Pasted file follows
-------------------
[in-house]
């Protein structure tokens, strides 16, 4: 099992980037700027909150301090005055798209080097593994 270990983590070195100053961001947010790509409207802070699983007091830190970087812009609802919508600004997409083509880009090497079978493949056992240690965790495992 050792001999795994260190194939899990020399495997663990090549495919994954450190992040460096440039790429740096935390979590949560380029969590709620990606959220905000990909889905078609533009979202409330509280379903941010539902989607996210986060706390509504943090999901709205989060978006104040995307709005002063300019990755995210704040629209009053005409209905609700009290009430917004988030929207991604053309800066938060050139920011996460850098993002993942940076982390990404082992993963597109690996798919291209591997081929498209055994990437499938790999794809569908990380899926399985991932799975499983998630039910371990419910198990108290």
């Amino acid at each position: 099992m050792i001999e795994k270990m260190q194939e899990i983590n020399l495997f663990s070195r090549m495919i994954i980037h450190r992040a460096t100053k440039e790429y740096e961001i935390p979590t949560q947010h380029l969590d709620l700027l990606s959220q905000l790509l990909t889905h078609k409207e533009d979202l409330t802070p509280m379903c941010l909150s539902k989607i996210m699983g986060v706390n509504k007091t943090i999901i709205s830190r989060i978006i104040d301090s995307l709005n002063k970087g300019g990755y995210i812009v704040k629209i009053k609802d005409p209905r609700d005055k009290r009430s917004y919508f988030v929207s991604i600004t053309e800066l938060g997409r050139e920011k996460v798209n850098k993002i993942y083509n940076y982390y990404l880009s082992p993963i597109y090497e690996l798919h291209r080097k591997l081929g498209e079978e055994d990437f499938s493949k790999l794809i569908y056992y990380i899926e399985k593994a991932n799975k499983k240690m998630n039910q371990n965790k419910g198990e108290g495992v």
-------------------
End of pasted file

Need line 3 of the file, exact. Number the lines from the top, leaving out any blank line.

């Amino acid at each position: 099992m050792i001999e795994k270990m260190q194939e899990i983590n020399l495997f663990s070195r090549m495919i994954i980037h450190r992040a460096t100053k440039e790429y740096e961001i935390p979590t949560q947010h380029l969590d709620l700027l990606s959220q905000l790509l990909t889905h078609k409207e533009d979202l409330t802070p509280m379903c941010l909150s539902k989607i996210m699983g986060v706390n509504k007091t943090i999901i709205s830190r989060i978006i104040d301090s995307l709005n002063k970087g300019g990755y995210i812009v704040k629209i009053k609802d005409p209905r609700d005055k009290r009430s917004y919508f988030v929207s991604i600004t053309e800066l938060g997409r050139e920011k996460v798209n850098k993002i993942y083509n940076y982390y990404l880009s082992p993963i597109y090497e690996l798919h291209r080097k591997l081929g498209e079978e055994d990437f499938s493949k790999l794809i569908y056992y990380i899926e399985k593994a991932n799975k499983k240690m998630n039910q371990n965790k419910g198990e108290g495992v």